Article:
PETER: I've changed my mind.
R.C.: What's the matter?
PETER: Nothing. I'll just go from here.
[R.C. kisses AGNES good night, brief, intimate.]
AGNES: Will you call me?
R.C.: I'll see you at work.
AGNES: Call me.
R.C.: All right.
AGNES: You promise?
R.C.: I'll call. We'll do something this week, okay? [To PETER] Don't do anything I wouldn't do.
[R.C. darts out, pulling the door behind her. AGNES and PETER take each other in.]
AGNES: You want one last drink? PETER: I guess I'll go then.
[Quick beat.] [Quick beat.]
I should get to bed Yeah, I could have another anyway- Coke-
AGNES: Help yourself.
[AGNES tidies the room, dumping some empties, cleaning an ashtray. PETER gets a Coke from the fridge and wipes the top of the can with his shirtsleeve.]
You've known each other awhile.
AGNES: Few years, I guess.
PETER: I just met her tonight.
AGNES: Why'd you change your mind about the party?
PETER: I don't know. It just didn't seem like my cup of tea.
[He opens the Coke.]
AGNES: Have a real drink, for Chrissake. People who don't drink make me nervous.
PETER: I make people nervous anyway.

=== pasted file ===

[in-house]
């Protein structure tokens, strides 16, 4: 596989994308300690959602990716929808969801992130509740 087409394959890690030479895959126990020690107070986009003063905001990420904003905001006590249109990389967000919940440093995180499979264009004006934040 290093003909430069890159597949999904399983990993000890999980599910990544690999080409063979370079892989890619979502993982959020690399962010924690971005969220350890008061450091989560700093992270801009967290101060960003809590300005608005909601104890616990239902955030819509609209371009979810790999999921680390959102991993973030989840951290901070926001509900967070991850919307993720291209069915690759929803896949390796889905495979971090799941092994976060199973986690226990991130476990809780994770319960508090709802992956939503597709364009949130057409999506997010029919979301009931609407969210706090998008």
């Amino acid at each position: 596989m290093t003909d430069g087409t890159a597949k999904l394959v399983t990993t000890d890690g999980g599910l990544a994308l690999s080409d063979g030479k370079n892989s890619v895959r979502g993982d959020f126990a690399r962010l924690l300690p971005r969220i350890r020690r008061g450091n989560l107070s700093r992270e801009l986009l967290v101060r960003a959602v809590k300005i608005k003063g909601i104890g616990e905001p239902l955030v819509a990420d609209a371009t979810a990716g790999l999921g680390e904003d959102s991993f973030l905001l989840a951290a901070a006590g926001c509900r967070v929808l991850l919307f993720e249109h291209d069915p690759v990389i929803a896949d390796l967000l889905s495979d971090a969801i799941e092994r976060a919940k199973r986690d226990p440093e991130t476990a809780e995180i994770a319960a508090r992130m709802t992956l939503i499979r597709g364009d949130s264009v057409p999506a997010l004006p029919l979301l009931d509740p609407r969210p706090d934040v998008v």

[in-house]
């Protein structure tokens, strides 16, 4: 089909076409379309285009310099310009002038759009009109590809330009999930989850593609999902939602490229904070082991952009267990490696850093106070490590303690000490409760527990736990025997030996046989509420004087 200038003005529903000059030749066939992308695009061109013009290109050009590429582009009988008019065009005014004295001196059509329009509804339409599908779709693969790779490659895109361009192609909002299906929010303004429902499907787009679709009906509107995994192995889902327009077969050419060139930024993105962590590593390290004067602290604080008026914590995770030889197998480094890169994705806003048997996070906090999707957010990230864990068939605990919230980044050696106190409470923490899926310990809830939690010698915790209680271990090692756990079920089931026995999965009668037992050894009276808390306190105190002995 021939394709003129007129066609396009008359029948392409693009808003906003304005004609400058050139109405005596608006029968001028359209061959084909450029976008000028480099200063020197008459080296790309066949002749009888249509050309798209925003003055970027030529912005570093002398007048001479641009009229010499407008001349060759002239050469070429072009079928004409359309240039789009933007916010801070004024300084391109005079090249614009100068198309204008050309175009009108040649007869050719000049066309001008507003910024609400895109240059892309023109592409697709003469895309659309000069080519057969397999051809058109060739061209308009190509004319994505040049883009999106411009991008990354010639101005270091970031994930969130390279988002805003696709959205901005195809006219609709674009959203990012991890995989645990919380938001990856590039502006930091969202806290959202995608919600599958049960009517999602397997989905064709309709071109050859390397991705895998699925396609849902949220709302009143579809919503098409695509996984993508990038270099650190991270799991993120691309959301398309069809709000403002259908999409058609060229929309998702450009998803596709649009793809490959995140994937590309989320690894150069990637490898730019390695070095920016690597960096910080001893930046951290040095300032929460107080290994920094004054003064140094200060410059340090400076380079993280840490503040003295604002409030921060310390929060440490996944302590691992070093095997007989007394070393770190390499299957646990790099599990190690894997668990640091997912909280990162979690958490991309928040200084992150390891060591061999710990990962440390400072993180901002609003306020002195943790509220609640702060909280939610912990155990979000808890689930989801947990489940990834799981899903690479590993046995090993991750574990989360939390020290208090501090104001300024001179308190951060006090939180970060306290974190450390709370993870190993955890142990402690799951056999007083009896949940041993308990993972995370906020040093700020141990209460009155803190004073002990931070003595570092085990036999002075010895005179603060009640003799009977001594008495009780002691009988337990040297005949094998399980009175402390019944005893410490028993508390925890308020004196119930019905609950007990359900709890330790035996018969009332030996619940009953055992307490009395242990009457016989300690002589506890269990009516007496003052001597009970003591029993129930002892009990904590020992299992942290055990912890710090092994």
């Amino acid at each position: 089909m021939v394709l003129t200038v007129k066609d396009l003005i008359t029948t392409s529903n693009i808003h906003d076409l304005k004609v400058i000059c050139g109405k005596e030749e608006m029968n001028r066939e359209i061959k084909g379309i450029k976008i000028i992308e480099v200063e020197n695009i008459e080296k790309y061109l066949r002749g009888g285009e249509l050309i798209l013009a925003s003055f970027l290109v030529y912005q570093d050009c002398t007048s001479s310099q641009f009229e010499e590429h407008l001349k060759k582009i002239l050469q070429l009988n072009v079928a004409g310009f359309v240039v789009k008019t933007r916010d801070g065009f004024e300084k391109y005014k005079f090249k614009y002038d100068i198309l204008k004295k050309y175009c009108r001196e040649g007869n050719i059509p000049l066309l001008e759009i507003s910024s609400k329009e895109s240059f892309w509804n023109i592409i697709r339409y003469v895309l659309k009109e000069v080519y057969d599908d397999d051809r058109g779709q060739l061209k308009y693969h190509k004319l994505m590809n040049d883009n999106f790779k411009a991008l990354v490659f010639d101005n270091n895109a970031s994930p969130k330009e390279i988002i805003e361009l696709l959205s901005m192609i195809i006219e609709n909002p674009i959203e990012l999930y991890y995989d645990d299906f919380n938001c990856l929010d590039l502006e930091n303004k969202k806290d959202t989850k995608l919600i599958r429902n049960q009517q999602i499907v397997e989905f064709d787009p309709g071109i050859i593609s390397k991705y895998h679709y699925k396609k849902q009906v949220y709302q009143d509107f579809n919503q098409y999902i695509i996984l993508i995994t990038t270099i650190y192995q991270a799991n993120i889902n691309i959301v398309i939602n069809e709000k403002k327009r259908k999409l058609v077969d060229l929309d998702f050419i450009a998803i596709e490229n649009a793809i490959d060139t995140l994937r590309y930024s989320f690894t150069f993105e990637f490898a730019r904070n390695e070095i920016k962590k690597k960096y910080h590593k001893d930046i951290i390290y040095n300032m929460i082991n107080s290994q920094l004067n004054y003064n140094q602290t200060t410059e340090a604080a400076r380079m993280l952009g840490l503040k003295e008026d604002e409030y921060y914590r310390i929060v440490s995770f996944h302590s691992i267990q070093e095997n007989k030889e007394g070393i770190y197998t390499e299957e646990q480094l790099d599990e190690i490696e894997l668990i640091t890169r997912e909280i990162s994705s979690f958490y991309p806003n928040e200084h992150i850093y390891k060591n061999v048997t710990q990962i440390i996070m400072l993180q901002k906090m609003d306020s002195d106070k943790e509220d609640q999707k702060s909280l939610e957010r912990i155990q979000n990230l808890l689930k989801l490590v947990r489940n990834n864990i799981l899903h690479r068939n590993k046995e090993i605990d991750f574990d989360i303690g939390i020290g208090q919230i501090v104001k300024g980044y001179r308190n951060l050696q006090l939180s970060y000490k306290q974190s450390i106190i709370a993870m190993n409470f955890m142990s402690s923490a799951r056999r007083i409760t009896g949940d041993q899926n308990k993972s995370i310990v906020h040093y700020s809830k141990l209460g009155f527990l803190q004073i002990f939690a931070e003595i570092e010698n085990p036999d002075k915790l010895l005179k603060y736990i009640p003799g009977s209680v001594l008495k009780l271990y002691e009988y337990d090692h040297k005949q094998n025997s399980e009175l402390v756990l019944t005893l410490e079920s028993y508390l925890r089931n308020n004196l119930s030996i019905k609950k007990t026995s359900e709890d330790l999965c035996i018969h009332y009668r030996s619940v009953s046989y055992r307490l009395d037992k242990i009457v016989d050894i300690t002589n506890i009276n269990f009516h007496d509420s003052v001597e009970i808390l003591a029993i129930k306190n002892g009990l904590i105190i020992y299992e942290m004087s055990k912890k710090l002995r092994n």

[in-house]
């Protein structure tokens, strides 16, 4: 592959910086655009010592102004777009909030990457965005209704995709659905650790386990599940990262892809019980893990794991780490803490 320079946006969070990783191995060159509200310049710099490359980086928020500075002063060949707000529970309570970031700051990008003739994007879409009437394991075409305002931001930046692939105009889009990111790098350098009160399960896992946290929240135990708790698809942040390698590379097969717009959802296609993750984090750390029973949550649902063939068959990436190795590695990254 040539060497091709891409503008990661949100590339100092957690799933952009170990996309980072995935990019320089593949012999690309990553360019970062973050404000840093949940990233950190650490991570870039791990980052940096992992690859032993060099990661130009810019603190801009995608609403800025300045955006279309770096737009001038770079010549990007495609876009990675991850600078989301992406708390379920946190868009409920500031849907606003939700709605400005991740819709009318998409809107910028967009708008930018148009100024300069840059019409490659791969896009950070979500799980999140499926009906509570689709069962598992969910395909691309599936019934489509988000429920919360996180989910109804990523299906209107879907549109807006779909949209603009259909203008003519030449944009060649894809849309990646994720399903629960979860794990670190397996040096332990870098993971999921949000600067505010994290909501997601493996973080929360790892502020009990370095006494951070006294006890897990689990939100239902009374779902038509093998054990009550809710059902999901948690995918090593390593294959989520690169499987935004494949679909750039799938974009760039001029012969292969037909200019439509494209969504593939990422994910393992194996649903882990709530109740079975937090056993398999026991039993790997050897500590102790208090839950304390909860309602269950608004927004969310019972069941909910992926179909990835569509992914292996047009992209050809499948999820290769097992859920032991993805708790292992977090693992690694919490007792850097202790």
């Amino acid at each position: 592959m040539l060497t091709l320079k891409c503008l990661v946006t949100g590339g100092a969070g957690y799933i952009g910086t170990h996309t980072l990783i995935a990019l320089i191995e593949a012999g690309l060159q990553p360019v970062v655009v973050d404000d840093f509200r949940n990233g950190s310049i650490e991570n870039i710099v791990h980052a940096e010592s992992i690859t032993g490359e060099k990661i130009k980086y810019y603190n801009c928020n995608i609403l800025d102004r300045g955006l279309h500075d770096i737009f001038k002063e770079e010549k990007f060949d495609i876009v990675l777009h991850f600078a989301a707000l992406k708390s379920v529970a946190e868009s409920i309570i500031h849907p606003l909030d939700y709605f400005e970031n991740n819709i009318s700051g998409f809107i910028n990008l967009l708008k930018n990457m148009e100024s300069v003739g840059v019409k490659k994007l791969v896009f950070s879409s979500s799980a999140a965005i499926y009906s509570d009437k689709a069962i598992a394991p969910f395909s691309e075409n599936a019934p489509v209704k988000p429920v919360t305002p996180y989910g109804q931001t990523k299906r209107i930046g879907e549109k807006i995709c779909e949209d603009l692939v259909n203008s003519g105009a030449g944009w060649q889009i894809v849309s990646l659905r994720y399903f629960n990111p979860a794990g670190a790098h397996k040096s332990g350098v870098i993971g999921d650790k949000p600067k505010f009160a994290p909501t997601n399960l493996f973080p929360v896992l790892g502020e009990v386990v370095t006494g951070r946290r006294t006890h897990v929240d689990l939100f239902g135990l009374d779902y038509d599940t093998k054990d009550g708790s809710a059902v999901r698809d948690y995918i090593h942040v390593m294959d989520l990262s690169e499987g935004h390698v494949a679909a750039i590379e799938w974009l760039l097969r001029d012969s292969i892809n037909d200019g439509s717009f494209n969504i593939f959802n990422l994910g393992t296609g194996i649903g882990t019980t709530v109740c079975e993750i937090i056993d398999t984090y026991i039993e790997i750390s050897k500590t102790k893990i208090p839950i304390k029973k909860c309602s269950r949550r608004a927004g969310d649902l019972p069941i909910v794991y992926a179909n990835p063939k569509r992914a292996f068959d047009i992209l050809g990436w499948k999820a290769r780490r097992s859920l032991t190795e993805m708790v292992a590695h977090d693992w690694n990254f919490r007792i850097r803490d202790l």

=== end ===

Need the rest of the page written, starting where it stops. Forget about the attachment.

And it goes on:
[THE AIR CONDITIONER CUTS OFF.]
AGNES: Why's that?
PETER: 'Cause I pick up on things, I think. That makes people uncomfortable.
AGNES: Pick up on things.
PETER: Things not apparent.
AGNES: That's a talent.
AGNES: What do you pick up from me?
PETER: You're lonely. I know that much.
AGNES: Doesn't exactly make you Jeane Dixon.
PETER: Who's Jeane Dixon?
AGNES: She was ... y' know, that psychic, told Teddy Kennedy that Jack'd get shot.
PETER: Oh. You live here?
PETER: In the motel.
PETER: That's weird.
AGNES: Why is that weird?
PETER: I don't know.
Can I put on some more music?
AGNES: Yeah, sure.
[He goes to the boom box, puts on music. AGNES fixes the freebase pipe. She and PETER hit the pipe during the following.]
I get maid service. All my bills are paid, except the phone.
PETER: I didn't want to go.
AGNES: You didn't want to go. Where, to the-
PETER: I didn't want to leave. I just, I guess I'd just like to talk.
AGNES: Uh ...
PETER: You're suspicious.
AGNES: Not particularly. I don't know you.
PETER: No, of course not.
AGNES: Anybody, really, comes into your place, a stranger-
PETER: No, I know what you mean. Because I'm suspicious, I think, that's my nature. But I'm trying to start something different.
AGNES: With me.
PETER: No, just ... I don't mean to freak you out, I'm just trying to make a connection or whatever.
AGNES: Right ...
PETER: I'd like to see you again.
AGNES: How do you mean?
PETER: I mean ... see you again, what I said.
AGNES: I don't, I don't know.
PETER: Okay, I-
AGNES: I don't party like this ever' night or nothin', so don't-
PETER: I just wanted to see you.
PETER: Just ... why people like to see each other. Jesus, I don't want anything weird.
AGNES: 'Cause a man's the last thing I need.
PETER: I don't want to go to bed with you.
AGNES: Now don't butter me up or nothin'.
PETER: I'm not good for much anyway.